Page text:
About Me

Twenty years ago I asked a Tarot card reader what would I be doing when I was 50. She replied, “I see you doing something so wildly creative, it defies a job title.” Only recently did I realize that was a slick way of saying, “I have no idea of what you’ll be doing.” But that prediction kept me charging ahead to the fifties with zeal and anticipation. Now that the future is today, I’m ready for anything!

A Christmas Dream Turned
Nightmare Turned Reality?

The barrage of Black Friday ads on TV prompted me to think of a story I read years ago in a wonderful series called Best in Children's Books. It's called Christmas Every Day, and it was written in 1892 by William Dean Howells. It's a morality tale of sorts, written in a style that's as dispassionate as Hello Kitty stories are cutesy-ootsy. The story is about an acquisitive little girl who comes to regret her wish for more, more, more. The story is told by a father to his own little girl, who is equally acquisitive.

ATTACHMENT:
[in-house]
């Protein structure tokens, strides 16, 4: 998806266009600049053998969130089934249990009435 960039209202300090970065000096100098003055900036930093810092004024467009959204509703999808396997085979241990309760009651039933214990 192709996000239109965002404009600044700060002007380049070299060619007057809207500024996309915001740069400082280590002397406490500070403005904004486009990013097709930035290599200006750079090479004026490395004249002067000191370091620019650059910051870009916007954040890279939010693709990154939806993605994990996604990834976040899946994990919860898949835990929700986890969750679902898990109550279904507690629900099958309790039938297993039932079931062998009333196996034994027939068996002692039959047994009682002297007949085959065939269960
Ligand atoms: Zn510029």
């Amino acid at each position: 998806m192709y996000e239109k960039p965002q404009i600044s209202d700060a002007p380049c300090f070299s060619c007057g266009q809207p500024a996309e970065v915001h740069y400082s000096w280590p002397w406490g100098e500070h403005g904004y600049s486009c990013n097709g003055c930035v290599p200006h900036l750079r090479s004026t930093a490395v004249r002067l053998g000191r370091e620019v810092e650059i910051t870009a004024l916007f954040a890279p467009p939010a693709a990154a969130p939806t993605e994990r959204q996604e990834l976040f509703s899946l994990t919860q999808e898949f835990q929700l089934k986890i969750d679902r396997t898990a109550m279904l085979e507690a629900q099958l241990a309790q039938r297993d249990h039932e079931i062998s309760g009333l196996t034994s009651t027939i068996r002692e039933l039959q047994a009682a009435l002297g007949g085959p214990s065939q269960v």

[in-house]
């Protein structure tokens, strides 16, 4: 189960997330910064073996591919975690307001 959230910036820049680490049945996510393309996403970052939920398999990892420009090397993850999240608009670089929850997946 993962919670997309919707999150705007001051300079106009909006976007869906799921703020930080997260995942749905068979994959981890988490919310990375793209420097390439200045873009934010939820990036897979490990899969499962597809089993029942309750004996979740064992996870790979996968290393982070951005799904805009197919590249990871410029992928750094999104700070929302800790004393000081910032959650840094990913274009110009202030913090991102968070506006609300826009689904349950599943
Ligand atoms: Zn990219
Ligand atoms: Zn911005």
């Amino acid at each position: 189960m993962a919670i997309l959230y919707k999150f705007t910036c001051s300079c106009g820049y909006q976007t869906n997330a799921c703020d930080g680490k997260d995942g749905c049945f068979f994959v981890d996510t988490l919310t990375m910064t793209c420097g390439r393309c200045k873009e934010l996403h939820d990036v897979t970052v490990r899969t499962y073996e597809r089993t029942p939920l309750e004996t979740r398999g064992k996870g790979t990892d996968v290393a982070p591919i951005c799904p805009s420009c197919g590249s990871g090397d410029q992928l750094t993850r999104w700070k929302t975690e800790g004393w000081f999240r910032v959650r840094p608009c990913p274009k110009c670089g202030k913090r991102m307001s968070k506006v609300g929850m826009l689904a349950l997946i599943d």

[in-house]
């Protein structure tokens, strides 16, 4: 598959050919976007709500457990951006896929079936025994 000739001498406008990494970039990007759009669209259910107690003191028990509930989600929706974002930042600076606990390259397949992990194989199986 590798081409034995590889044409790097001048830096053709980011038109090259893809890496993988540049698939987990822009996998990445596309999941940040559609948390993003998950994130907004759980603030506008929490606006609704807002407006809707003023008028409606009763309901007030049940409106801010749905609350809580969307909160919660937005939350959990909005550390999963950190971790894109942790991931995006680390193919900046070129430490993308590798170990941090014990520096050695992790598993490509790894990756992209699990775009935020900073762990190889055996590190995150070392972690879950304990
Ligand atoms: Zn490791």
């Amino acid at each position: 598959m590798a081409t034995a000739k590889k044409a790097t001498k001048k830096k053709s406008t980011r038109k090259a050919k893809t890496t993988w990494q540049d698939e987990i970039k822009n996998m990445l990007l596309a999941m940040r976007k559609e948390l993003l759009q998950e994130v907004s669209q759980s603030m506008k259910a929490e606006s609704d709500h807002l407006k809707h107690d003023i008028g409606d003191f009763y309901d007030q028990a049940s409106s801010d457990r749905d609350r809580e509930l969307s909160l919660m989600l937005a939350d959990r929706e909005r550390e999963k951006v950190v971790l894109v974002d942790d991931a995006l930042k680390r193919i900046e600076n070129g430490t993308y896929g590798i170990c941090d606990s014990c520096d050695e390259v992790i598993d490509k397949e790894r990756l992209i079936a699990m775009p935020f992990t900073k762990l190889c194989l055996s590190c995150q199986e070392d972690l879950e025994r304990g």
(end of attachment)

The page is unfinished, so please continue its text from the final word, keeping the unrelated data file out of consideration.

One day of Christmas is wonderful, of course, and even two days of Christmas is mighty fine. But as Christmas marches on through Valentine's Day and the Fourth of July and Labor Day, the joy of wrapping and giving gifts becomes a millstone. Gifts that are to be presented nicely are thrown over the fence. Daily holiday feasts send the price of turkey and cranberries skyrocketing. People are sent to the poorhouse until the overflowing poorhouse sends them back.

A magazine editor and a prolific author, William Dean Howells wrote in a style called realism. I once read Christmas Every Day to a fourth grade class. After I was done, a little boy fearfully asked me if the story really happened. That's how good Howells was.

Kids today might not recognize things like tongs and Turkish paste that were given as gifts in 1892, but the principle remains the same. More, more, more sounds like a dream come true. Until it becomes too much. And that happens sooner than you think. Especially with Black Friday inching farther and farther up the calendar.

Read Christmas Every Day at Project Gutenberg. And there are a number of places online where you can find Best in Children's Books --  a vintage anthology of children's fiction, biographies, science, history, and geography. 

Illustrations by Elizabeth Enright from Best in Children's Books, 1959.

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